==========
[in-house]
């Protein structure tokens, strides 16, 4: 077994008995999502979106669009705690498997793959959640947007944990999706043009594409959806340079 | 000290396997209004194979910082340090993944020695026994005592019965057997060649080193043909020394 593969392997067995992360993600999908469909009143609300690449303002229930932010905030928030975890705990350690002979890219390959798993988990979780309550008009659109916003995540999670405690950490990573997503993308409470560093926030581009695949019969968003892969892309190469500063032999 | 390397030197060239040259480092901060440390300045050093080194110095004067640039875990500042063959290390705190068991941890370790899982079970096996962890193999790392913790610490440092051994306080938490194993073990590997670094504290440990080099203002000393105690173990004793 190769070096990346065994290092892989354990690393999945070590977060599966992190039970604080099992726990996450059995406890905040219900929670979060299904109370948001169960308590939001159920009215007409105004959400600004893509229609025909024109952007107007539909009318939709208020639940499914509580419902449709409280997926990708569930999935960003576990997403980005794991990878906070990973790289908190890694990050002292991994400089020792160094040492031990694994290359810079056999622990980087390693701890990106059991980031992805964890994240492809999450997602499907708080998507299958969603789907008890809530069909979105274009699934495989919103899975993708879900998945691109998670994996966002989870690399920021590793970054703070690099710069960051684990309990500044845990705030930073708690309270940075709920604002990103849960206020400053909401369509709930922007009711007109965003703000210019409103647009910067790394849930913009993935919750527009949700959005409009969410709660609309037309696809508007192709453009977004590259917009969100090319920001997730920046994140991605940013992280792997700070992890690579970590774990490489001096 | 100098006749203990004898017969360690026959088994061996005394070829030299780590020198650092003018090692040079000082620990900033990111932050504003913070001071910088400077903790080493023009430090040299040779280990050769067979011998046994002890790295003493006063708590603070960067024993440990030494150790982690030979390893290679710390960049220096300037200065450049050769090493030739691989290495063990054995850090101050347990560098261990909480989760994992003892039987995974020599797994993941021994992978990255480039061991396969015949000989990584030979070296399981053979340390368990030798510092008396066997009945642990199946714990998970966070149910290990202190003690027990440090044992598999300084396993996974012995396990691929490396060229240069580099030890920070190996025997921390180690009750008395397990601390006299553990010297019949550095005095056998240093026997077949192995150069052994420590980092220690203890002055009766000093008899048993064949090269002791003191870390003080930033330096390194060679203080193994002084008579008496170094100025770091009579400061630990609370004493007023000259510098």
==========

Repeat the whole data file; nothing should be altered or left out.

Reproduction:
[in-house]
């Protein structure tokens, strides 16, 4: 077994008995999502979106669009705690498997793959959640947007944990999706043009594409959806340079 | 000290396997209004194979910082340090993944020695026994005592019965057997060649080193043909020394 593969392997067995992360993600999908469909009143609300690449303002229930932010905030928030975890705990350690002979890219390959798993988990979780309550008009659109916003995540999670405690950490990573997503993308409470560093926030581009695949019969968003892969892309190469500063032999 | 390397030197060239040259480092901060440390300045050093080194110095004067640039875990500042063959290390705190068991941890370790899982079970096996962890193999790392913790610490440092051994306080938490194993073990590997670094504290440990080099203002000393105690173990004793 190769070096990346065994290092892989354990690393999945070590977060599966992190039970604080099992726990996450059995406890905040219900929670979060299904109370948001169960308590939001159920009215007409105004959400600004893509229609025909024109952007107007539909009318939709208020639940499914509580419902449709409280997926990708569930999935960003576990997403980005794991990878906070990973790289908190890694990050002292991994400089020792160094040492031990694994290359810079056999622990980087390693701890990106059991980031992805964890994240492809999450997602499907708080998507299958969603789907008890809530069909979105274009699934495989919103899975993708879900998945691109998670994996966002989870690399920021590793970054703070690099710069960051684990309990500044845990705030930073708690309270940075709920604002990103849960206020400053909401369509709930922007009711007109965003703000210019409103647009910067790394849930913009993935919750527009949700959005409009969410709660609309037309696809508007192709453009977004590259917009969100090319920001997730920046994140991605940013992280792997700070992890690579970590774990490489001096 | 100098006749203990004898017969360690026959088994061996005394070829030299780590020198650092003018090692040079000082620990900033990111932050504003913070001071910088400077903790080493023009430090040299040779280990050769067979011998046994002890790295003493006063708590603070960067024993440990030494150790982690030979390893290679710390960049220096300037200065450049050769090493030739691989290495063990054995850090101050347990560098261990909480989760994992003892039987995974020599797994993941021994992978990255480039061991396969015949000989990584030979070296399981053979340390368990030798510092008396066997009945642990199946714990998970966070149910290990202190003690027990440090044992598999300084396993996974012995396990691929490396060229240069580099030890920070190996025997921390180690009750008395397990601390006299553990010297019949550095005095056998240093026997077949192995150069052994420590980092220690203890002055009766000093008899048993064949090269002791003191870390003080930033330096390194060679203080193994002084008579008496170094100025770091009579400061630990609370004493007023000259510098």